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Nobody said it was going to be easy. After years of delays, work has finally begun on key components of ITER, the ambitious international project to build a revolutionary nuclear fusion reactor. ITER remains dogged by its own complexity, however, and its director-general says that it may not now fire up until 2023 – three years later than the most recent official deadline.

ITER's ultimate aim is to generate energy in the same way that the sun does, by fusing hydrogen nuclei to form helium. It will do this by using a magnetic field to confine a superheated hydrogen plasma inside a doughnut-shaped reactor called a tokamak.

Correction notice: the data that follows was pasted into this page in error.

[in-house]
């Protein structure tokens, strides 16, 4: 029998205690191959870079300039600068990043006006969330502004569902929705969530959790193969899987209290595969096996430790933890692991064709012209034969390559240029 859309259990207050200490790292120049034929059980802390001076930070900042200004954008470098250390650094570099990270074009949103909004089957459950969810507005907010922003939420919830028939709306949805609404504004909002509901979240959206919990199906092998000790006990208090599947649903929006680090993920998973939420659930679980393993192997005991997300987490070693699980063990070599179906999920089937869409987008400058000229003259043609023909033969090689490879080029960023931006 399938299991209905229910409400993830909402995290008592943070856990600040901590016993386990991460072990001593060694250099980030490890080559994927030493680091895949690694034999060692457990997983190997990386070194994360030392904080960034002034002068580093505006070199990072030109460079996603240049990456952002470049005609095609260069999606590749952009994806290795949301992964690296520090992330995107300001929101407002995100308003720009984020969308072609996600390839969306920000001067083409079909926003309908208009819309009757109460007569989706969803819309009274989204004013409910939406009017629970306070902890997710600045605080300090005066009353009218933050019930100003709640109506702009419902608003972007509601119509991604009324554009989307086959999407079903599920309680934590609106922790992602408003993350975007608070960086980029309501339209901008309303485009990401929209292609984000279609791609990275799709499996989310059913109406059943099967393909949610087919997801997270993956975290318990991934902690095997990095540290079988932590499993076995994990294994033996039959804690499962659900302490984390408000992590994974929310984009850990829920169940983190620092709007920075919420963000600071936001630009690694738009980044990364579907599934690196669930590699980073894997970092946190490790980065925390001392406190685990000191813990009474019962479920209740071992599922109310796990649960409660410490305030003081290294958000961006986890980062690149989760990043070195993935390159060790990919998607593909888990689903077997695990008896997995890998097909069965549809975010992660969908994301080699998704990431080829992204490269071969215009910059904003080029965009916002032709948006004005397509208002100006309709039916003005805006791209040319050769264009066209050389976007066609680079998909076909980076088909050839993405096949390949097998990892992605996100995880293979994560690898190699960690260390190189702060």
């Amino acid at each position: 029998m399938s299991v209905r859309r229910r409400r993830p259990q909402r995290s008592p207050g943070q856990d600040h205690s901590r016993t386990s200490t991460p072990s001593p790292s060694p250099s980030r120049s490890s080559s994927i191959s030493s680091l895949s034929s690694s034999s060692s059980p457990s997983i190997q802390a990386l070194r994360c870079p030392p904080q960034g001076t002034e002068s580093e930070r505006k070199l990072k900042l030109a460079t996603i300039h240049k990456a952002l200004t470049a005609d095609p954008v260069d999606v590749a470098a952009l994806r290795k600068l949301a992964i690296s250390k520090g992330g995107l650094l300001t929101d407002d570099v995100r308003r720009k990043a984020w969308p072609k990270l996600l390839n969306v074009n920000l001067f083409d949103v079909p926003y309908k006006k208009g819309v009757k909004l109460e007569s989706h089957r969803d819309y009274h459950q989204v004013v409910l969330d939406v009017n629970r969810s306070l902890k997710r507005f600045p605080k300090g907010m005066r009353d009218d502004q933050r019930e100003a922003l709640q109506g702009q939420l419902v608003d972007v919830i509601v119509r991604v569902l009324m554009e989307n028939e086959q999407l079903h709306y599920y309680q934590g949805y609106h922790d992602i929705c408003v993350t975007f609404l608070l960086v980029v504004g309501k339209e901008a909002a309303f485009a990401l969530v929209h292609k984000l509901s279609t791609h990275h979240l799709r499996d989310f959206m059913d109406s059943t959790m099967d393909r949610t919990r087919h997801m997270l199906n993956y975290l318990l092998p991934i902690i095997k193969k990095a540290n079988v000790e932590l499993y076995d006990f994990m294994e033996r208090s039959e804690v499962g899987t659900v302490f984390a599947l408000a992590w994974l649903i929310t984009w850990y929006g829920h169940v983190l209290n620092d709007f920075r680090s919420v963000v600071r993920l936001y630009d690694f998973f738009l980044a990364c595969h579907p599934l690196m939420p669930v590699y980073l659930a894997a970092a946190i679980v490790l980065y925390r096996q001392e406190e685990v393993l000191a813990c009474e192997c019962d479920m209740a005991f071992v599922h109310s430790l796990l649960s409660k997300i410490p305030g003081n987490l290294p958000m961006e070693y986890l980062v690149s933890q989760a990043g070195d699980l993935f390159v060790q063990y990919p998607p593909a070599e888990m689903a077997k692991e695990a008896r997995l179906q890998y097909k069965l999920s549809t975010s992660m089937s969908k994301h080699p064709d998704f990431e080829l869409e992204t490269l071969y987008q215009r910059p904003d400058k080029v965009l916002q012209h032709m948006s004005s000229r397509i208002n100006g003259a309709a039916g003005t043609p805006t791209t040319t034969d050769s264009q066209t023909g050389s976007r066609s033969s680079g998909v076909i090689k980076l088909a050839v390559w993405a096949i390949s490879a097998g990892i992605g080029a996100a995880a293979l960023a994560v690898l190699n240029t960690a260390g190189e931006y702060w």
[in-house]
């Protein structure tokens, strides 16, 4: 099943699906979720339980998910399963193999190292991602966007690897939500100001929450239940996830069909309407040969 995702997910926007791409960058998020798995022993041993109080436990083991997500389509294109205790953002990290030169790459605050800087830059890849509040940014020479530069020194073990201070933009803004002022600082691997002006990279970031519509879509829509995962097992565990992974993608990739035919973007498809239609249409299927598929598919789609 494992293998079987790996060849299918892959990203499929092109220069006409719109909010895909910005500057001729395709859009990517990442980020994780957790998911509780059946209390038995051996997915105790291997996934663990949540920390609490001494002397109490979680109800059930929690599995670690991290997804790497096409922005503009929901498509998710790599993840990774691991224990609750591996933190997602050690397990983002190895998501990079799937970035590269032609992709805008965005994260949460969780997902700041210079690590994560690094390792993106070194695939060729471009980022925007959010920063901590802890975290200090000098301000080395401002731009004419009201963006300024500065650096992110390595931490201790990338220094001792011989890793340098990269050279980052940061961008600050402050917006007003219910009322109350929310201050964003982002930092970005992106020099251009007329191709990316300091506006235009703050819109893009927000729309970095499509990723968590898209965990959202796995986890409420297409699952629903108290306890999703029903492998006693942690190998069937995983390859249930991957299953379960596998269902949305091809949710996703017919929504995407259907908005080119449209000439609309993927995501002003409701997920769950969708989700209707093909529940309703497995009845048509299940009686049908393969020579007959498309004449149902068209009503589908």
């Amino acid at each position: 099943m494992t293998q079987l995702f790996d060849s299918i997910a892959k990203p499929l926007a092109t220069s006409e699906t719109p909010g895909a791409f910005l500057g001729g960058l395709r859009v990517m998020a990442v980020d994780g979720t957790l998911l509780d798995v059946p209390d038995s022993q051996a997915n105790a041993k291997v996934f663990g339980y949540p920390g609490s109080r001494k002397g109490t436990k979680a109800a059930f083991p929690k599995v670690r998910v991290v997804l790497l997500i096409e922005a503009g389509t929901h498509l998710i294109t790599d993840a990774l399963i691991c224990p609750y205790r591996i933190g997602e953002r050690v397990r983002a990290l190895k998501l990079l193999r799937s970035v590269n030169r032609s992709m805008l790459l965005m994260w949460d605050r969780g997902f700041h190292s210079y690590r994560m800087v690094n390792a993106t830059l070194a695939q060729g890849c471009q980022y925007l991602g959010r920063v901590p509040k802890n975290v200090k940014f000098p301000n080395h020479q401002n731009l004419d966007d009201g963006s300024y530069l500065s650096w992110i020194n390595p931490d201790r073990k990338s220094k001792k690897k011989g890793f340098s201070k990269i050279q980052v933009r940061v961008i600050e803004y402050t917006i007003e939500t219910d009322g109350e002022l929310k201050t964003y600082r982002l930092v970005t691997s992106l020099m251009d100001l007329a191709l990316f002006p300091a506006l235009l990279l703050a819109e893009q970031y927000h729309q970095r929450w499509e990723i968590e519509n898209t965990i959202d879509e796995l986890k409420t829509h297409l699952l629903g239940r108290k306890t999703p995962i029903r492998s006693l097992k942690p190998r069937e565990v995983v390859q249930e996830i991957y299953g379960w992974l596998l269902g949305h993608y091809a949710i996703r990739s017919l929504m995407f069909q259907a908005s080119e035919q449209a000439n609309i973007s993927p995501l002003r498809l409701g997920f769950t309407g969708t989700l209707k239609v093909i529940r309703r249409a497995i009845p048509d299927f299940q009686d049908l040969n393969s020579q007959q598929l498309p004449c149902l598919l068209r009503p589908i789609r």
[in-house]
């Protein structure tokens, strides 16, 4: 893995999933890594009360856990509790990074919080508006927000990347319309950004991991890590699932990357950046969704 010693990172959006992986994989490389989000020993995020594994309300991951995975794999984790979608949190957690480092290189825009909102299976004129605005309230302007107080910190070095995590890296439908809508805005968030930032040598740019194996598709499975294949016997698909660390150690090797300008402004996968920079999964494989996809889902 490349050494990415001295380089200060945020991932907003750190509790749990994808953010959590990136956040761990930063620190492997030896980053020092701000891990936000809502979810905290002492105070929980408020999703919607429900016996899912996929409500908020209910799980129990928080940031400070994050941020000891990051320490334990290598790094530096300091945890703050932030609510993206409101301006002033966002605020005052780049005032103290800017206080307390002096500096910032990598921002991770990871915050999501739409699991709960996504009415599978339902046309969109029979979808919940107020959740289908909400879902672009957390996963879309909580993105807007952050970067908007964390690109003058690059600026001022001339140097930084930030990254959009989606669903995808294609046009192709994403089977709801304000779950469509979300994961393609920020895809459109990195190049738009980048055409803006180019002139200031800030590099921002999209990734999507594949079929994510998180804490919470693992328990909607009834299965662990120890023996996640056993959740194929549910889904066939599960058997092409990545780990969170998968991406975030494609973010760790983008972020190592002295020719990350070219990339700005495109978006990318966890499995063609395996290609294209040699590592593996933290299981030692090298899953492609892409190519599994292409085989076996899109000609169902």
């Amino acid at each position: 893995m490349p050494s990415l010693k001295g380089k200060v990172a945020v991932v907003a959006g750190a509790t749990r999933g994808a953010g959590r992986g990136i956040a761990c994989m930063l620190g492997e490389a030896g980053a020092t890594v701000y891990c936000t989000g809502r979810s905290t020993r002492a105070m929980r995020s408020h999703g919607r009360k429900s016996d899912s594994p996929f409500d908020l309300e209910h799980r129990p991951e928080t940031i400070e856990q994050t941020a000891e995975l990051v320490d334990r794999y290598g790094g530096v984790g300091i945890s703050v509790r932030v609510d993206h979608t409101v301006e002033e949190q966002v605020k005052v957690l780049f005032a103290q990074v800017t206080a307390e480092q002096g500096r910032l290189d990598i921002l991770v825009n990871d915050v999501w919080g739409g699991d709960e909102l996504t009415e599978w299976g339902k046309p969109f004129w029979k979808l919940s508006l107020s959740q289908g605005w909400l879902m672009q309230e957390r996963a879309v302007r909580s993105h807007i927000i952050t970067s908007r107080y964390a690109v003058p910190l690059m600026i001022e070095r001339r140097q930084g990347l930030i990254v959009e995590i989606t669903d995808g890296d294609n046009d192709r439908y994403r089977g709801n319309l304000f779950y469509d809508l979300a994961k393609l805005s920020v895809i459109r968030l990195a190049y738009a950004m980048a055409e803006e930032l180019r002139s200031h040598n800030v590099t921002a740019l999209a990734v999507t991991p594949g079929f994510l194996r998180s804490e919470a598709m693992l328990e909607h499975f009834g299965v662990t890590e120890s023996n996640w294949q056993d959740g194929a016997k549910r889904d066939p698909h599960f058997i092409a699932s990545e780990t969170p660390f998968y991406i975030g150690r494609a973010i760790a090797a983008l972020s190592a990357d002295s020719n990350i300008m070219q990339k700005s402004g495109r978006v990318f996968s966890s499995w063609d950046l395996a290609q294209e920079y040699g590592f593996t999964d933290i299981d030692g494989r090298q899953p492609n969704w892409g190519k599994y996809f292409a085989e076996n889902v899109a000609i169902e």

A collaboration between China, Russia, India, Japan Korea, the US and the EU, ITER's reactor will be larger and far more intricate than any previous tokamak. It will have as many as 10 million parts – its builders call it the puzzle with 10 million pieces – and will sit at the centre of a vast support system. The result will rival the Large Hadron Collider for the title of most complex machine on earth.

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